Since the NFT boom hit, parcel values ​​in Decentraland have skyrocketed. The digital world gives users the space to create an avatar, communicate with each other and participate in everything from concerts and art shows to building a home or business on their own piece of virtual land. When the virtual community launched in 2017, developers were selling them for around $20 per pack. Now those same packs can be sold for anywhere from $6,000 to over $10,000.

Like the numbered Andy Warhol prints or limited edition Shatner cards, there is a finite supply of these lots for sale. But unlike those collectibles that would most likely be locked up in someone’s home or scooped up on the web, companies are starting to see potential in their ability to sell to consumers through these shared spaces.

As the number of users in these metaverses has grown, brands are increasingly interested in connecting with those users in these virtual worlds where they have spent their time. “It’s not necessarily advertising, like stationary billboards,” Yorio says. “It’s more events in virtual worlds where things happen. You might have a DJ and chance to win free swag or a famous person comes in with their avatar: it’s an interactive way for a product or company to connect with users in an immersive virtual environment.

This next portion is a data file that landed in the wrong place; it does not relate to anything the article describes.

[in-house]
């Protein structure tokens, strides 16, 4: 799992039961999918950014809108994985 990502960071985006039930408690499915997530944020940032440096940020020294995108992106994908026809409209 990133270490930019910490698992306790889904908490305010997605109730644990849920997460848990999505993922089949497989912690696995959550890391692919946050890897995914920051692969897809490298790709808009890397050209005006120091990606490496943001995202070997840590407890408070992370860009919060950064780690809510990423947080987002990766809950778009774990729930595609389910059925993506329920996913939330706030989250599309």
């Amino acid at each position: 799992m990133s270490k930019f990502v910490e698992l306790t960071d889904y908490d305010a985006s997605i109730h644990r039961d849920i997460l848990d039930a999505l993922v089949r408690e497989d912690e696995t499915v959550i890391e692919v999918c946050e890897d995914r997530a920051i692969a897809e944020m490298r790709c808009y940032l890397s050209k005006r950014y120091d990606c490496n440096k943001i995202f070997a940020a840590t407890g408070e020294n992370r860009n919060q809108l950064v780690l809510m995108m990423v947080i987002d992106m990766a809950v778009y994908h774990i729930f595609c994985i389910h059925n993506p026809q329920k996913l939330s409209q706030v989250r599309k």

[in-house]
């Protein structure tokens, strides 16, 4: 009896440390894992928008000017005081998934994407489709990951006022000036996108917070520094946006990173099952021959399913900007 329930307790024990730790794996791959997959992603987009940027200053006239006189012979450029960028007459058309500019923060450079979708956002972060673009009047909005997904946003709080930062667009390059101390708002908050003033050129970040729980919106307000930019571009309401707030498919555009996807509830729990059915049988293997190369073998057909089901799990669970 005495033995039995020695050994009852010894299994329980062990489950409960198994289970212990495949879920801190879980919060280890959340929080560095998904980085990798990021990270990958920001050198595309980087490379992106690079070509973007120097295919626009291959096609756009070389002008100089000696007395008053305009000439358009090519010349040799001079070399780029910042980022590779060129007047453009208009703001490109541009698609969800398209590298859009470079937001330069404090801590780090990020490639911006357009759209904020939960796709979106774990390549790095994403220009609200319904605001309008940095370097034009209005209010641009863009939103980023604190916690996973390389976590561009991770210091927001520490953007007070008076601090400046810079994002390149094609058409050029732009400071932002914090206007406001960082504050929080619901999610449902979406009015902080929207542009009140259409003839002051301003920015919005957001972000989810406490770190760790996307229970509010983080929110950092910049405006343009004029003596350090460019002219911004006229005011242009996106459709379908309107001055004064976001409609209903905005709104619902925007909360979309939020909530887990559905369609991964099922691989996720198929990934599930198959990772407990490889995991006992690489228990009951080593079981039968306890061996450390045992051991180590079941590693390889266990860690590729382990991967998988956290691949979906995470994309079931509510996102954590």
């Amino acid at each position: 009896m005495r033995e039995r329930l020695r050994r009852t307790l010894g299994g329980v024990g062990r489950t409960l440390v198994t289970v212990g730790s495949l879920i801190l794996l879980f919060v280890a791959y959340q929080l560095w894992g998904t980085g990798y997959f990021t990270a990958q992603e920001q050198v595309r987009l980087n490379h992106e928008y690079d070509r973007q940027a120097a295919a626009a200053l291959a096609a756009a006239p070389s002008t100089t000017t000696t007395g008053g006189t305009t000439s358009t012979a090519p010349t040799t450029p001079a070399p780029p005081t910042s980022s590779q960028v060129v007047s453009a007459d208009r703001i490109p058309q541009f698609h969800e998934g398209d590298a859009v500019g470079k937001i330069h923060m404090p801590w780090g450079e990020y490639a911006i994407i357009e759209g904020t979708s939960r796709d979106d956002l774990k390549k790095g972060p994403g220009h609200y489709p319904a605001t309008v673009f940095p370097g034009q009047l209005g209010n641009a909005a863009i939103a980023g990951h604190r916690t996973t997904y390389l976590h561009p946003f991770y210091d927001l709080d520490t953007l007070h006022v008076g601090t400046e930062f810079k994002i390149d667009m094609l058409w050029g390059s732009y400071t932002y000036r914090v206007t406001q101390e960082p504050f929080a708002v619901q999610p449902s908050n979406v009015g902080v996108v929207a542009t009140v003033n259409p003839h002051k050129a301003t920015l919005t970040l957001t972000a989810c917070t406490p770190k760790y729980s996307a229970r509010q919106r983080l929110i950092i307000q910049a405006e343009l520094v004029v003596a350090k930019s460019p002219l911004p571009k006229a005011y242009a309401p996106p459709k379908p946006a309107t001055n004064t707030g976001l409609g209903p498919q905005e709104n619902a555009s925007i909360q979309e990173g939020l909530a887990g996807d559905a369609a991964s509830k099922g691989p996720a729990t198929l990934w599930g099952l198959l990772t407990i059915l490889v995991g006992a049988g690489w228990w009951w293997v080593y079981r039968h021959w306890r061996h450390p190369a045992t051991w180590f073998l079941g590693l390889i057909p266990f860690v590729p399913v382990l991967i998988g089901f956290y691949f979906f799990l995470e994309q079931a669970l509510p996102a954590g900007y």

Hundreds of millions of users hang out in metaverses every day, but there is still a large chunk of the world’s population who have no idea that these worlds even exist. However, as these spaces continue to grow, selling real products to people in those worlds will become a very cost-effective way to market things, Yorio says, which is why packs are sold at such astronomical prices. “Digital real estate prices are still nearly four times higher in four months,” she says. “Real estate in the real world usually (never) does.”

Will virtual packages continue to appreciate at the same rate? It is difficult to estimate. However, people like Yorio are very intrigued by the prospect. “For 25 years, people have been playing in virtual worlds like Sims,” she says. “This is just adding crypto to something that is widely used and already much loved: I believe it is an interesting asset class to consider.”

As with all investments, entering NFTs requires a fair amount of research, starting with trying to understand the market by tracking historical trades on different asset classes. OpenSea, the largest NFT marketplace in the world, is a great place to research and buy all kinds of NFTs, ranging from art and trading cards to virtual worlds like Decentraland and digital sports memorabilia. And it is important to act in your field. So if real-world real estate or, say, William Shatner, is your forte, that might be the best place to start.